Apothecia with white hairs and yellow hymnium forming on dead Dacrydium cupressinum leaves; commonly seen on dead leaves still attached to young trees

Apothecia up to 1.5 mm diam., cupulate stipitate, hymenium bright yellow, receptacle densely covered with somewhat tangled white hairs. Hymenium orange when dry. Excipulum with long-cylindric cells with slightly thickened walls. Hairs flexuous, 150-200 x 2.5-3 µm diam., undifferentiated to the apex, roughened all over. Paraphyses 2.5-3 µm diam., undifferentiated to apex, about same length as asci. Asci 70-100 x 8-9 µm, spores in the uppermost 40-50 µm, clavate to subclavate, tapering suddenly to small, subtruncate apex, wall thickened at apex with J+ pore. Ascospores (10-)14-16 x 4-6 µm, oblong-elliptic, widest point toward the upper end, tapering to rounded ends, radially symmetrical, 0-septate, hyaline.

Lachnopsis sp. "dark hymenial hairs"

A morphologically distinctive species with deeply lobed apothecia and dark brown hairs amongst the hymenial elements. DNA sequences are available for two recently collected specimens, but specimens discussed by Spooner (1987) under L. lanariceps (IMI 263462, pp. 476-478) and L. pterdiphyllum (PDD 19348, pp. 472-474), are surely the same.

Apothecia form on dead fronds of Cyathea species. Apothecia with greenish hymenium when fresh, receptacle with dark hairs, margin of cup sometimes deeply lobed to give a multi-cupped appearance, but stipe not branched. When dry, pale receptacle surface visible through the dark hairs and in places the hairs may be rubbed off to expose the pale receptacle surface. Excipulum (squash mount) of cylindric cells (approx 4-6 x 8-15 µm) with thick walls. Hairs 50-60 x 3.5-4 µm, cylindric, apex undifferentiated, roughened all over, brown vacuolar pigment. Paraphyses 1.5-2 µm diam., undifferentiated to the apex, about same length as the asci; amongst the asci and the paraphyses are elements with the same morphology as the hairs, the hair-like elements extending 30-40 µm beyond the asci. Asci 55-70 x 6-7 µm, cylindric, taper gradually to small, subtruncate apex, wall slightly thickened with tiny J+ pore that extends all the way through the wall and flaring slightly to the outside, 8-spored. Ascospores 16-21 x 2-3 µm (average 18.6 x 2.4 µm), cylindric-fusoid, more or less straight, symmetrical, tapering gradually and evenly to acute ends, 0-septate.
The morphology matches very closely that described by Spooner (1987) for IMI 263462 ex fern stem ex Queensland. He noted that this specimen was close to L. oncospermatum and L. lanariceps, but that it did not fit either species well. He speculated that the unusual morphology (compound apothecia, thick-walled excipular cells, hair-like elements in the hymenium) may reflect abnormal development in the small specimen he had available. The matching NZ specimens make this unlikely.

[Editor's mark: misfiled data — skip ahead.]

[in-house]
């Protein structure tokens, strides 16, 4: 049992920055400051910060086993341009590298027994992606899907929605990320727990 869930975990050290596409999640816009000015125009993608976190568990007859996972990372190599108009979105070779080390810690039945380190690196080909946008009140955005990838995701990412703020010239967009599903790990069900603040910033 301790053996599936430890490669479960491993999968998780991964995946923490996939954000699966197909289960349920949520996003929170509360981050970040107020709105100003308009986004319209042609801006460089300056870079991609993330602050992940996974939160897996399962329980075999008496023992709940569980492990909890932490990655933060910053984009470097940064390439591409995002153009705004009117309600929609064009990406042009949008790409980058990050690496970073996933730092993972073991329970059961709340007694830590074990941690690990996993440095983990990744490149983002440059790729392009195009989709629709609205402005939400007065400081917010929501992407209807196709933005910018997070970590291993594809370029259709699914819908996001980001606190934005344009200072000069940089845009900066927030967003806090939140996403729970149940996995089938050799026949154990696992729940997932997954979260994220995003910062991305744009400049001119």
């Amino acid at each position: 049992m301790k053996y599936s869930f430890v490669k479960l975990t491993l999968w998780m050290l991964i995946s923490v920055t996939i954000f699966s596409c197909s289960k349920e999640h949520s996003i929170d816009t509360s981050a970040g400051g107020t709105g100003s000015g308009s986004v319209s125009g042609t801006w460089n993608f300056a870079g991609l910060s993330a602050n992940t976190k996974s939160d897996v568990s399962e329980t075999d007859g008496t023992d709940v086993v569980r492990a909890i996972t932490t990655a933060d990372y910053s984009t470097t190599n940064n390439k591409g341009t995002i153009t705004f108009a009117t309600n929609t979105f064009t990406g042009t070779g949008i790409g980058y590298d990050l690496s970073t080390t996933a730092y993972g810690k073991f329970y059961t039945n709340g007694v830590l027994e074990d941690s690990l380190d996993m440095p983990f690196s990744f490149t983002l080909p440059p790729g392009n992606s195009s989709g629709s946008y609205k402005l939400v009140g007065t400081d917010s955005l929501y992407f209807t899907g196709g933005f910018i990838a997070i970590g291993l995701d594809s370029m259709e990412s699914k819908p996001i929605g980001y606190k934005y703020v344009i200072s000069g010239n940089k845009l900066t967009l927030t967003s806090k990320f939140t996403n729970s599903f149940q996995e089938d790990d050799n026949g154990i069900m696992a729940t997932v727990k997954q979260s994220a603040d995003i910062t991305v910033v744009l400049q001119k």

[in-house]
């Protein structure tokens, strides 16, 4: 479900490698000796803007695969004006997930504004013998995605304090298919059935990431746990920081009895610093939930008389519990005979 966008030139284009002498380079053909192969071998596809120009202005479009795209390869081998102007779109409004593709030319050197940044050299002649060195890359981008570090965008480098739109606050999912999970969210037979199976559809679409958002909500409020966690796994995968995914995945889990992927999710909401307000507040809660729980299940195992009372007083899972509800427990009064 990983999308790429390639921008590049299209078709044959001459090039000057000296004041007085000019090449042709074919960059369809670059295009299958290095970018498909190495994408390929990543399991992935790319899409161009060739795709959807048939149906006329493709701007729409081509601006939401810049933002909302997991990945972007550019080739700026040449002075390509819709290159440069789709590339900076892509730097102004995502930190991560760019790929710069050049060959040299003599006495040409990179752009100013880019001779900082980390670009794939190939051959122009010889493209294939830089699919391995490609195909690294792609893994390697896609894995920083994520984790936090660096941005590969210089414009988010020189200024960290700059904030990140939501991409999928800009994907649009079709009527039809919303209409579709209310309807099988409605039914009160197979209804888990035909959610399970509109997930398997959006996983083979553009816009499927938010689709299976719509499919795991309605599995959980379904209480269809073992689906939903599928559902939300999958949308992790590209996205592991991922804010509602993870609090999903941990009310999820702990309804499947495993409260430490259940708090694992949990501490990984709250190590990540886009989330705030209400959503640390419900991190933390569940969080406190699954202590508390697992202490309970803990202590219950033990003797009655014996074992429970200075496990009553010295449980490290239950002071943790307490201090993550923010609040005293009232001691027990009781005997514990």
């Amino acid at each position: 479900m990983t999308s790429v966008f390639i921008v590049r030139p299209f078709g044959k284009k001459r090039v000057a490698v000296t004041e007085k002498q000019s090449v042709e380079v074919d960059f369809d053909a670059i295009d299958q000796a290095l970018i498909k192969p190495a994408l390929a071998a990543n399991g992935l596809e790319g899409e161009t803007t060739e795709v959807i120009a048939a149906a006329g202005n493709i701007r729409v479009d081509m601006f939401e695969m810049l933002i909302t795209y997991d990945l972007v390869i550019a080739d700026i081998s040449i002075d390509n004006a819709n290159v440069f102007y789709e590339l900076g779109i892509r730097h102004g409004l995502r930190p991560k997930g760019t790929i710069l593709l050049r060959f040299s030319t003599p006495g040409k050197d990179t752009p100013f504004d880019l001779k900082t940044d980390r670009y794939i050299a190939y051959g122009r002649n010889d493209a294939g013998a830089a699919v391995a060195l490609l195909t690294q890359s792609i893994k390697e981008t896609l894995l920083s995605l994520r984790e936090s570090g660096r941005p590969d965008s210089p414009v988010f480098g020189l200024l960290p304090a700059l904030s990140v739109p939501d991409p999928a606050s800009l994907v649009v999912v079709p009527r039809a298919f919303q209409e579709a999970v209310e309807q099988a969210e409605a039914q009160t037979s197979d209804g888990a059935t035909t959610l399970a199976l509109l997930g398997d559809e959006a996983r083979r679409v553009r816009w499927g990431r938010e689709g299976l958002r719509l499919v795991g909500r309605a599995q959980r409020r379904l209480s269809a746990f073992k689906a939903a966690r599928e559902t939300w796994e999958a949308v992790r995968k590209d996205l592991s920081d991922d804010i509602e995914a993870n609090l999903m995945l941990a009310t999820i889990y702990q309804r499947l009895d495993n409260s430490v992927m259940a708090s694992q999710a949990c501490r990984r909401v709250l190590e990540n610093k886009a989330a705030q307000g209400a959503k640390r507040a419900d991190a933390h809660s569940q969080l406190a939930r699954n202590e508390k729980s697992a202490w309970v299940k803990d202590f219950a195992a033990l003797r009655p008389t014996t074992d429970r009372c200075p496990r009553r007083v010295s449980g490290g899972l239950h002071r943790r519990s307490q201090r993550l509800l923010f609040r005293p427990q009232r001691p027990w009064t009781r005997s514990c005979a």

Known from two collections from Northland, PDD 111228 and PDD 111222, which have ITS more or less identical. ITS has a 97% BLAST match to specimens from tropical Asia that have been referred to L. oncospermatum (e.g. GenBank MK088085, KP903566). Based on Spooner 1987 and Wu et al. (Mycotaxon 67: 341-353, 1998), compared to L. oncospermatum, the Australasian species has darker hairs that lack resinous exudate, and shorter asci and ascospores. Another NZ specimens with no DNA data is the same species, PDD 82943. All three specimens are from Cyathea.

Lachnopsis sp. "mustard hairs"

A macroscopically distinctive species with long, stiff, mustard coloured hairs. A few apothecia in some collections with a branched stipe. Known only from Dicksonia

Apothecia about 0.6 mm diam., narrow stipitate (stipe sometimes branching), densely covered with long, stiff, mustard-coloured hairs. Excipular cells narrow-cylindric, about 15-25 x 6 µm, walls thin to slightly thickened, encrusted with bright yellow-brown material. Hairs 150-250 x 4 µm, brown, cylindric, not differentiated at apex, roughened all over. Paraphyses 3-4 µm diam., sublanceolate, tapering gradually to rounded apex, extending 10-20 µm beyond asci. Asci 40-55 x 4.5-5 µm, cylindric, apex rounded, wall thickened, narrow J+ pore extending all way through the wall, 8-spored. Ascospores 6-10 x 1.5-2 µm, elliptic-fusoid, uniform in shape to both ends, tapering to narrow rounded ends, radially symmetrical, 0-septate.
Does not key out in Spooner.

Lachnopsis sp. "shaggy white"

Apothecia with long, fine, flexuous, white hairs; known only on Dicksonia

Apothecia up to about 0.8 mm diam., stipitate, densely covered with long, flexuous, white hairs. Excipular cells 7-8 µm diam., more or less square in shape, with slightly thickened walls, hyaline. Hairs 150-300 x 3 µm, flexuous, undiffereniated to the apex, roughened all over. Paraphyses lanceolate, 4-5 µm diam. at a level near top of asci then tapering to narrow rounded apex, extending 20-30 µm beyond asci. Asci 40-55 x 4-5 µm, cylindric, tapering suddenly to small subtruncate apex, wall slightly thickened at apex, J+ pore extending right through the wall, flaring slightly towards the outside of the wall, 8-spored. Ascospores 8-12 x 1.5(-2) µm, cylindric, swollen near centre, ends rounded, uniform in shape to both ends, radially symmetrical, hyaline, 0-septate.